Elon Musk hails SpaceX Raptor engine as it breaks pressure chamber record without exploding – bringing Starship rocket one step closer to Mars
- SpaceX CEO Elon Musk shared the Raptor engine hit a world record
- The engine did not explode during a controlled burn test August 17
- Raptor hit a combustion chamber pressure of 330 bar – 225 tons of force
- This is the most an engine has ever been able to hit – the most was 300 bar
- The Raptor engine is a key component of the Starship rocket set for Mars
SpaceX celebrated a milestone that brings the firm’s Starship rocket one-step closer to Mars.
CEO Elon Musk shared on Twitter that the Raptor engine did not explode after reaching a new high combustion chamber pressure during a controlled burn test.
The engine, a crucial piece of the Starship rocket, hit a record breaker of 330 bar – previous engines have only managed to maintain 290 to 300 bar.
The announcement follows the first test flight of Starship, which completed a 500-foot ‘hop’ above the firm’s development facility in Boca Chica, Texas.
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The Raptor engine did not explode after reaching a new high combustion chamber pressure during a controlled burn test. The engine, a crucial piece of the Starship rocket, hit a record breaker of 330 bar – previous engines have only managed to maintain 290 to 300 bar
Musk has had many ups and downs with his beloved Starship rocket and its components, but is taking it in strides.
He flocked to Twitter to share the latest news that the ‘Raptor engine just reached 330 bar chamber pressure without exploding,’ reads the tweet.
On August 17, Musk shared a graph of the engine’s chamber pressure to confirm a successful push to record-breaking levels, Teslarati reports.
Musk explained that 300 bar on the Raptor produces a half a million pounds, or 225 pounds, of force.
The Raptor is Musk’s ‘radically designed’ engine that will one-day power the Super Heavy rocket and Starship on missions to the moon and beyond.
The component, first unveiled in 2019, has been put through extreme pressure tests in order to ensure it is capable and secure enough to take humans into space.
Prior to this milestone, SpaceX was aiming to to launch Starship into the air for its first ‘hop.’
However, the event, which took place on August 3, was scrubbed due to the turbopump spin start valve not opening during tests that in turn triggered an automatic abort – but the failure did not stop Musk from a second attempt.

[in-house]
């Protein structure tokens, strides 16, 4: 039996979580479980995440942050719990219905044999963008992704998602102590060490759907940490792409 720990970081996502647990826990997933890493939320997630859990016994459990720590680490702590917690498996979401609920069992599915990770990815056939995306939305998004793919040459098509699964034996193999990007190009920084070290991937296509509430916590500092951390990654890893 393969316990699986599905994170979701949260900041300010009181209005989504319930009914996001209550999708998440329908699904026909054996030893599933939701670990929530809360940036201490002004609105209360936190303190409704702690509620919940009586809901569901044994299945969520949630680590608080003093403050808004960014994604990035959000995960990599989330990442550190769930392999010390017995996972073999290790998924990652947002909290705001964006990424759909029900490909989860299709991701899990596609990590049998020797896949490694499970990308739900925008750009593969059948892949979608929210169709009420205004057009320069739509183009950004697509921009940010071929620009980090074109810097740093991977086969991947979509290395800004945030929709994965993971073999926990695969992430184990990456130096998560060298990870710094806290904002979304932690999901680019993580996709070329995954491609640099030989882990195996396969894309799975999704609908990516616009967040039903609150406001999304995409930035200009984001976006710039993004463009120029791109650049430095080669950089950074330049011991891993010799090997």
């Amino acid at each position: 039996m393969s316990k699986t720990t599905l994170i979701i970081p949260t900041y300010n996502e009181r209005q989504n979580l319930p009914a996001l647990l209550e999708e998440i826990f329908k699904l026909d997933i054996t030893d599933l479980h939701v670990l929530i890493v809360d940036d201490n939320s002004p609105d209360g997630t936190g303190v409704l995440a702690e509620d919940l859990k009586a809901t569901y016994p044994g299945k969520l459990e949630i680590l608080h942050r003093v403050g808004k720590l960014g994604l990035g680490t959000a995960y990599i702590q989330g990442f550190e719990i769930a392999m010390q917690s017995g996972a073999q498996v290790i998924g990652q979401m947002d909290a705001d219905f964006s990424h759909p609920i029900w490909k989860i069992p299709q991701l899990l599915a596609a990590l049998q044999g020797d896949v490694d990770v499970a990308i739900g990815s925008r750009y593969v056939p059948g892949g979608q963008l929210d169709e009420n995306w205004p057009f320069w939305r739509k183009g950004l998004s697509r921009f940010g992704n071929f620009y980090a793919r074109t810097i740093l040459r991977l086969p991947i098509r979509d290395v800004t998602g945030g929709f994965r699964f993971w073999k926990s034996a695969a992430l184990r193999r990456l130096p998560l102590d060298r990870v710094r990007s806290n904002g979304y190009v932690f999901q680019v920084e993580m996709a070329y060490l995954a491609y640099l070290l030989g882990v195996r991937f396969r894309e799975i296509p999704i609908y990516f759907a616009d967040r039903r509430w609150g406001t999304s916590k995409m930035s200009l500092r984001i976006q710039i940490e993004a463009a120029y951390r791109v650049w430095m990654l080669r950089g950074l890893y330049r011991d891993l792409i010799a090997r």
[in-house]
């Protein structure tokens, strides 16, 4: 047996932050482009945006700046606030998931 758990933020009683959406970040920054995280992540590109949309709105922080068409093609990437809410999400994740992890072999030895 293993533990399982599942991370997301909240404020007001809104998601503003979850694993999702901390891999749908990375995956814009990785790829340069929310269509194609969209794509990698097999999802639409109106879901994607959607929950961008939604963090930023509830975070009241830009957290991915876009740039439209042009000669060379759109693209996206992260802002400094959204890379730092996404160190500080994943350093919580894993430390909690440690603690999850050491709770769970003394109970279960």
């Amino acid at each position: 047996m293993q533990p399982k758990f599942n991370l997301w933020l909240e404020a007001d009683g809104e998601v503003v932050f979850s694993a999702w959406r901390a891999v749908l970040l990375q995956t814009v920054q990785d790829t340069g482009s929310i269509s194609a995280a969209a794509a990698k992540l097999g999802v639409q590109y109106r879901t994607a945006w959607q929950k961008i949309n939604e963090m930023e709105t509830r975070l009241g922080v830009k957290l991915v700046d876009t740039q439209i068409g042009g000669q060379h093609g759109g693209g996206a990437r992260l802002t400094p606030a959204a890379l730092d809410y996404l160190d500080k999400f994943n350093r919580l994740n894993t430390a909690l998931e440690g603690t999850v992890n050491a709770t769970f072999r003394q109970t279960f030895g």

On the following day, the Raptor, Starship and other components all hit testing marks for liftoff.
At 5pm CT, Starship, or SN5, performed an almost 500-foot leap above the Texas testing facility.
The nine-story large metallic cylinder ignited its single Raptor engine and slowly rose into the air before gently returning to the ground and landing upright a short distance away from where launched.
However, SpaceX has seen four of its Starship prototypes in the last five months – the most recent fiasco erupted in May.
The prototype Serial Number 4 vanished into a fireball at SpaceX’s site in Texas shortly the engine was ignited for a pressurized test.
The engine produced 225 tons of pressure. Pictured is an image from 2019 when Elon Musk first unveiled the engine
The Raptor engine, first unveiled in 2019, has been put through extreme pressure tests in order to ensure it is capable and secure enough to take humans into space
The SN4 had passed several important milestones during development, including a pressurization test that had foiled previous models.
The first rocket was tested in 2019, Mk1 prototype, but was engulfed in flames during a cryogenic pressure test.
The announcement follows the first test flight of Starship, which completed a 500-foot ‘hop’ above the firm’s development facility in Boca Chica, Texas
The second rocket, dubbed Serial Number 1 (SN1), fell victim to another pressure test when it failed to contain its liquid nitrogen.
However, this time the stainless steel cylinder flew off the stand and came down crashing.
And the third time SpaceX saw its third catastrophic failure was in April – again the Starship prototype imploded during the cryogenic pressure test.
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